U.S. export sales of corn in the week ended Nov. 22 tumbled 69% to 263,140 metric tons from a week earlier, the Department of Agriculture said today. Thus, the corn market is down slightly today, 7¢ for December contract. The rest of the grain complex has stronger losses with front month soybeans down 17¢ and soybean meal down 11¢. Wheat futures are down 21¢.
The biggest losers today in the commodities markets are coffee and silver. Coffee is down 3.87% and silver is down 2%. It is starting to be clear that consumer demand based, “risk-on” markets are being sold due to concern that the fiscal cliff might not be resolved. The U.S. bond market has seen fairly quiet trading as it is unclear what a breakdown in the fiscal cliff negotiations would mean for bonds.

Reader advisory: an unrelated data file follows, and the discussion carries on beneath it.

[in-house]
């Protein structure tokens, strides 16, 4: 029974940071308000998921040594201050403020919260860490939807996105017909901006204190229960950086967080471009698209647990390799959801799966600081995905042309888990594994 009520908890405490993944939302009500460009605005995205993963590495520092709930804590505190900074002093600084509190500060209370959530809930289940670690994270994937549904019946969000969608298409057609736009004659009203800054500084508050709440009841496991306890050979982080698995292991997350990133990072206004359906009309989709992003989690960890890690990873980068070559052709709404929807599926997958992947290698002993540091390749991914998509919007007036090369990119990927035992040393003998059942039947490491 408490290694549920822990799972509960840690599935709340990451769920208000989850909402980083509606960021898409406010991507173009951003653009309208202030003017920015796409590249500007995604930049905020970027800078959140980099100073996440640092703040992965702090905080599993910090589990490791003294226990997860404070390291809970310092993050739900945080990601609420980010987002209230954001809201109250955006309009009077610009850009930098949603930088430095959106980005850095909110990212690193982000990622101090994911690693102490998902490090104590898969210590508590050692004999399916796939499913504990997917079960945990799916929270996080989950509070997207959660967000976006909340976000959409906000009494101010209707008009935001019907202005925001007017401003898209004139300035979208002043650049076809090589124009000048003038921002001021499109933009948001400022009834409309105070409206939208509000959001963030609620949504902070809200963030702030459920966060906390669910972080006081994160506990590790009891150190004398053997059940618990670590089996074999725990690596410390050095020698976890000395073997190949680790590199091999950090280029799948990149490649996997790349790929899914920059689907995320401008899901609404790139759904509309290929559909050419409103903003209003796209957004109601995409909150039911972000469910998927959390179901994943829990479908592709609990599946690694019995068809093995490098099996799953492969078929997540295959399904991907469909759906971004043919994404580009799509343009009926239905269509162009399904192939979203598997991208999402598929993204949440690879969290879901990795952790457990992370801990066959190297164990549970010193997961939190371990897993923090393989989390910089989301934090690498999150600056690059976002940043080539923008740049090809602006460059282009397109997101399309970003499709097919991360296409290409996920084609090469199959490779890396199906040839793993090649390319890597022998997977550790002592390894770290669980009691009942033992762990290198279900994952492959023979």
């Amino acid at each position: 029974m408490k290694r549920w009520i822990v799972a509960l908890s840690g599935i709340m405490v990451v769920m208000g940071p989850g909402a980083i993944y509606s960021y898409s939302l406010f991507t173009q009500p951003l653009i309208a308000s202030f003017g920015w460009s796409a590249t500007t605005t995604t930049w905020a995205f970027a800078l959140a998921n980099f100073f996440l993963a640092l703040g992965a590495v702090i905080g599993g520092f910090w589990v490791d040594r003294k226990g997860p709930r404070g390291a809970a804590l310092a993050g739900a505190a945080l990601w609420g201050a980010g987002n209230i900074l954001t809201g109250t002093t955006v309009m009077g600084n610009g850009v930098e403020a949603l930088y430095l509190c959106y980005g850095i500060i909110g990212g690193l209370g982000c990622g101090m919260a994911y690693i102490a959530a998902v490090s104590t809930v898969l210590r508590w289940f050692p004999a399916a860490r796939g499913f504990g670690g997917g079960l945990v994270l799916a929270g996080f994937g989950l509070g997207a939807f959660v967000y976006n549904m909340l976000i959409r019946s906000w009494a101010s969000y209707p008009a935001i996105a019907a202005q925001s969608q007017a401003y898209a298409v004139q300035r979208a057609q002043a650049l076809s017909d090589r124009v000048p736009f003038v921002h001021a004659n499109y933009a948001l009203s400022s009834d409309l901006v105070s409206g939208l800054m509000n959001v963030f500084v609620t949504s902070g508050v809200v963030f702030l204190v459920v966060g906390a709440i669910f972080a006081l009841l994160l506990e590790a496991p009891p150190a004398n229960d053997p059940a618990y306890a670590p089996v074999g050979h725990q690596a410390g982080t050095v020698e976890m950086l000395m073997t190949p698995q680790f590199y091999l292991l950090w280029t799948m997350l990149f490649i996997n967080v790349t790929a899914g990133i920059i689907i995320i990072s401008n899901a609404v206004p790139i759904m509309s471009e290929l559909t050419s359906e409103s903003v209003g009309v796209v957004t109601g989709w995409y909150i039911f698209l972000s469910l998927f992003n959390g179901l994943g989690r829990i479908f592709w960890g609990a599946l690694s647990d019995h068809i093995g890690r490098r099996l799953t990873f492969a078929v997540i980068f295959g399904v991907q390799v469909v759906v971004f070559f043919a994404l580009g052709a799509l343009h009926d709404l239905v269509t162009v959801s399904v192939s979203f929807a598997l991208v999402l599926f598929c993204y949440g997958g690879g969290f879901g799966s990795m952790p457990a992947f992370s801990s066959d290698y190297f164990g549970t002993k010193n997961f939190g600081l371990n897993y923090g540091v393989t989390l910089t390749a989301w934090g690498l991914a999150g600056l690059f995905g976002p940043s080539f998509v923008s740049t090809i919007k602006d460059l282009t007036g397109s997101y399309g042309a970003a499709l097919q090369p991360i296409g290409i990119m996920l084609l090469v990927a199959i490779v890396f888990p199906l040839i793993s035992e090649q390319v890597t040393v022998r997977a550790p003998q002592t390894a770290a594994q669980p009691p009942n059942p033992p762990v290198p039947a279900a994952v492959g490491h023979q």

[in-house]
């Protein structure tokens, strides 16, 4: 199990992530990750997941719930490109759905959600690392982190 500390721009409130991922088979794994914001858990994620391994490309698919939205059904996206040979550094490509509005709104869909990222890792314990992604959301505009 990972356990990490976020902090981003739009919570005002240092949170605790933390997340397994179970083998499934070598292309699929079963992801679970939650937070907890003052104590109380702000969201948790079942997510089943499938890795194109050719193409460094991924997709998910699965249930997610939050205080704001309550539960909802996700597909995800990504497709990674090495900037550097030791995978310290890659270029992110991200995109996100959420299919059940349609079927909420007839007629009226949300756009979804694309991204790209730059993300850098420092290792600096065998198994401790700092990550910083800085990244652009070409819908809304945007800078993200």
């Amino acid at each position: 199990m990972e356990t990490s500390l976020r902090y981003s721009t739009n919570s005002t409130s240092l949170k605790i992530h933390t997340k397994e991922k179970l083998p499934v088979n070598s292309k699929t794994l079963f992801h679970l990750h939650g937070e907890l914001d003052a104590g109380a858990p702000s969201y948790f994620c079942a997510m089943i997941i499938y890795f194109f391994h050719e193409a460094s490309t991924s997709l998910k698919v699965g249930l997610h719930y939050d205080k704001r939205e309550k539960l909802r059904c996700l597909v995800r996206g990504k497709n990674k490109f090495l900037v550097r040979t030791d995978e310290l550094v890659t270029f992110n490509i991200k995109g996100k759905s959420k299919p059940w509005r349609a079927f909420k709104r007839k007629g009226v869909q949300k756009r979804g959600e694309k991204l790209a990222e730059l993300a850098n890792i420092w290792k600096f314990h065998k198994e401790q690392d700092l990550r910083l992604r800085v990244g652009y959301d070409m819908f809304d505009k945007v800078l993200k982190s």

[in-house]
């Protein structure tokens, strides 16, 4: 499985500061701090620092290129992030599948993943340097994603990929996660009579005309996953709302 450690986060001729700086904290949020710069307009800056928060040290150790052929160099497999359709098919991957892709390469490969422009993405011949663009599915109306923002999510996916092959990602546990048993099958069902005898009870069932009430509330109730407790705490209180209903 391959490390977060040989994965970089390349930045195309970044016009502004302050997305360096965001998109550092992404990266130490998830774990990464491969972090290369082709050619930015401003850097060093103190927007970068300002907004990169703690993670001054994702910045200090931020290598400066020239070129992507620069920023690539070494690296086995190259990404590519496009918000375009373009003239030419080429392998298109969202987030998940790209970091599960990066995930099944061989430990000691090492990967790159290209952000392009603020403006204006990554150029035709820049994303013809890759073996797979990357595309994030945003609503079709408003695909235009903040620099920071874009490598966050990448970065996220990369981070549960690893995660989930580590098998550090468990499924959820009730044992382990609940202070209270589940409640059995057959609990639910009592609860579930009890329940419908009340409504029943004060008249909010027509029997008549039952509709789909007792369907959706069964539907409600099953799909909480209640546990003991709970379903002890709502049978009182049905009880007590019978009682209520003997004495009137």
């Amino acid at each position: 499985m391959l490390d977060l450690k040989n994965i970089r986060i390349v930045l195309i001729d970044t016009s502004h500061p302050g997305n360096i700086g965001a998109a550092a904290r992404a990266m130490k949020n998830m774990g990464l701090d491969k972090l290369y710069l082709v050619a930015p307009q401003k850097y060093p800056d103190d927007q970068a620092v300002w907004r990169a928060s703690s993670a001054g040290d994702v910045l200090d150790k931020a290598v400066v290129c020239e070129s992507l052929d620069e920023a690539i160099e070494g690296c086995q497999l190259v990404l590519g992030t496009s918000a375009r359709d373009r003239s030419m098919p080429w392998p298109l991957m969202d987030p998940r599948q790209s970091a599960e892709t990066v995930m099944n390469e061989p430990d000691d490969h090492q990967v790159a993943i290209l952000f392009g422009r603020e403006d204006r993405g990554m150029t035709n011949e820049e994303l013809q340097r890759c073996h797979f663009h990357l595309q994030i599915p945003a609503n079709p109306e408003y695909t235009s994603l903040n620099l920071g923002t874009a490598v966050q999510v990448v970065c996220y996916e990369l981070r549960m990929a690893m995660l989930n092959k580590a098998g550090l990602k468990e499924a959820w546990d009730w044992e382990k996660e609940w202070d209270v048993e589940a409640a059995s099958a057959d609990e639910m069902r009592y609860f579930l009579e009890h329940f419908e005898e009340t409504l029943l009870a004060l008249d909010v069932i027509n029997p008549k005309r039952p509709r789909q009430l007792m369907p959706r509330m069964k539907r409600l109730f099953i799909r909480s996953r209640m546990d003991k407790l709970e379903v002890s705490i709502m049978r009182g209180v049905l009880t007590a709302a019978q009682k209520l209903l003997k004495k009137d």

The 30 year bond futures are still below their highs of November 2012. We hear talk of a Bond bubble among investors, but it’s tough to pick a top, especially with the Fed so heavily involved in U.S. interest rate pricing.
Despite today’s price action, we think corn futures have a legitimate case for another run higher, but there certainly are obstacles. The main obstacles to another run higher are: Fiscal cliff not being resolved and further Euro deterioration. There are major global demand issues that will be negatively affected by either one of the two obstacles turning out negatively. For now, corn has been consolidating between $7.20 and $7.70 since September. It is still above a multi-month uptrend line, and above a key pivot point of $6.80.